Common side effects of weight loss surgery

Dumping syndrome

This is one of the most common complications patients face after bariatric surgery. Dumping syndrome occurs when food, especially sugar, moves too rapidly from the stomach into the small intestine. This can result in diarrhea, nausea and abdominal cramps.  

Dumping syndrome can be avoided by eating smaller meals and limiting foods high in sugar, as well as not rushing through your meal. We educate our patients about this syndrome, so they can recognize it. Patients often tell us that after it happens once, they learn pretty quickly what triggered it so it doesn’t happen again.  

Small bowel bacteria overgrowth

Everyone has a certain amount of bacteria living in their intestines. However, in rare cases, gastric bypass can cause bacteria to grow unchecked. This excess bacteria may eat up the nutrients your body needs and can cause bloating, cramping, gas and diarrhea.  

In severe cases, small bowel bacteria overgrowth can inhibit the body from properly absorbing nutrients, leading to malnutrition and vitamin and electrolyte deficiencies, such as anemia.  

Small bowel bacteria overgrowth usually can be successfully treated with antibiotics.  

Food intolerance

The study found that 71 percent of gastric bypass patients developed intolerance for fried foods, pastries and carbonated drinks. However, only 14 percent of those people said the intolerance was very bothersome.  

We stress to our patients the importance of avoiding and cutting back on foods high in fat and sugar because the body just doesn’t process them as well after surgery. You’ll still be able to eat these foods, just not as often and in moderation. This is good advice for anyone, not just people who have had weight loss surgery!  

We also see some patients who “develop” lactose intolerance after surgery. They most likely were mildly lactose intolerant before surgery, but the surgical changes caused it to surge. When they switch to lactose-free products, the problems go away.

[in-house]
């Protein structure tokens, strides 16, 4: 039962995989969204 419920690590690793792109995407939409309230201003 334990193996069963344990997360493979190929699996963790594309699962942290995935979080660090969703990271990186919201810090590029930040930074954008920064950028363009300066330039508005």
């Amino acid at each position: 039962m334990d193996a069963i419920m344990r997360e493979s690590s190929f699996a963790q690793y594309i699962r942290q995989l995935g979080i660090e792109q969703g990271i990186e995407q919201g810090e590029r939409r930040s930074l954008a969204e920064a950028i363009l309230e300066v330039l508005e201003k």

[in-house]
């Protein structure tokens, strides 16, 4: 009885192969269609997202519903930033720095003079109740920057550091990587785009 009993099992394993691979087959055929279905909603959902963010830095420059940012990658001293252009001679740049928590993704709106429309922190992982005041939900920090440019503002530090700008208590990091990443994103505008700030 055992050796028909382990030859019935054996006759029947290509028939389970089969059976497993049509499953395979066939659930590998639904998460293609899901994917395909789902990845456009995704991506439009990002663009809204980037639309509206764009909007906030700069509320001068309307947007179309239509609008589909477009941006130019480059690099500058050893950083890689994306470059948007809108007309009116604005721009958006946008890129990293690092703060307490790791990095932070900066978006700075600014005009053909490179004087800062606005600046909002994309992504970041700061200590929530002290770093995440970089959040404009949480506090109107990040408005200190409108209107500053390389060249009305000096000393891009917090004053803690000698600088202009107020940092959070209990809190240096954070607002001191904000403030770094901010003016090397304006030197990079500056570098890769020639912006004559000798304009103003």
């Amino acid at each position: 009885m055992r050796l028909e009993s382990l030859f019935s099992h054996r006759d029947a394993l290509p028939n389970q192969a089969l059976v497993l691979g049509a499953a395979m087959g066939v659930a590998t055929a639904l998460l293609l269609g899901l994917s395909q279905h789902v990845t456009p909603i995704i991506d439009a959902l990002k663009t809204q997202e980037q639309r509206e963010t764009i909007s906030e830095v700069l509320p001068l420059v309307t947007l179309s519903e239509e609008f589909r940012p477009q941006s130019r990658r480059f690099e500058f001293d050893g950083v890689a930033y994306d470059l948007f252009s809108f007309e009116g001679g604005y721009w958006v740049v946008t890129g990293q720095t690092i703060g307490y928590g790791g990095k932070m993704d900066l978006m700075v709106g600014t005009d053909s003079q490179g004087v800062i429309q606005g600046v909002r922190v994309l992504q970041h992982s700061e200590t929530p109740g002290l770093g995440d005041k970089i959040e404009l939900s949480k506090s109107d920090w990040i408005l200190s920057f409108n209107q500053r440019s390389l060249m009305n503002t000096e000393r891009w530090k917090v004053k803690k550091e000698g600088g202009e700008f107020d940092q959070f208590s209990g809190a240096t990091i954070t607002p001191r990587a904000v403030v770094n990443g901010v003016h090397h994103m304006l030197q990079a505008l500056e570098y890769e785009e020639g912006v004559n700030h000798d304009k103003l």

How to reduce complications after gastric bypass

In rare cases, complications from gastric bypass, such as small bowel bacteria overgrowth, can result in GI problems. But these problems usually are related to diet.  

Our patients go through on average six months of education before surgery to learn about the diet and lifestyle changes they’ll need to make. In the weeks and months after surgery, they go through a diet progression: from liquids only, to thicker liquids, to soft food, then to solid food.  

The most important thing you can do to prevent gastrointestinal problems is to follow the dietary guidelines. They may seem overwhelming at first, but you’ll likely find they become a part of your daily routine. And don’t rush to advance your diet or experiment with new foods before your dietitian gives you the OK.  

A few general tips:

  • Eat small portions.
  • Eat slowly and chew food thoroughly.
  • Limit foods high in sugar and fat.
  • Keep a journal documenting food and portions.
  • Drink water between meals to avoid dehydration. 

Following dietary guidelines is the best way to prevent gastrointestinal problems after #bariatricsurgery. via @MedStarWHC

We’ll test your vitamin and mineral levels six months after surgery, at a year, then yearly after that. This helps us catch potential nutritional deficiencies early and address them before they become a serious problem.  

If you experience persistent gastrointestinal or eating difficulties, see a doctor. We can check for surgical complications and discuss your dietary habits. This is where a food journal can come in handy. By examining what you’re eating and how much, we usually can pinpoint the culprit and solve the problem. Even if you do experience GI symptoms at some point, for the majority of my patients, the overall benefits of the surgery outweigh them.  

Bariatric surgery is not just about weight loss. It’s about improving your overall health and reducing the risks of life-threatening conditions caused by obesity, such as diabetes, hypertension and high cholesterol. By sticking to a healthy diet and lifestyle, you can reap the many health benefits of weight loss surgery and prevent or reduce potential complications.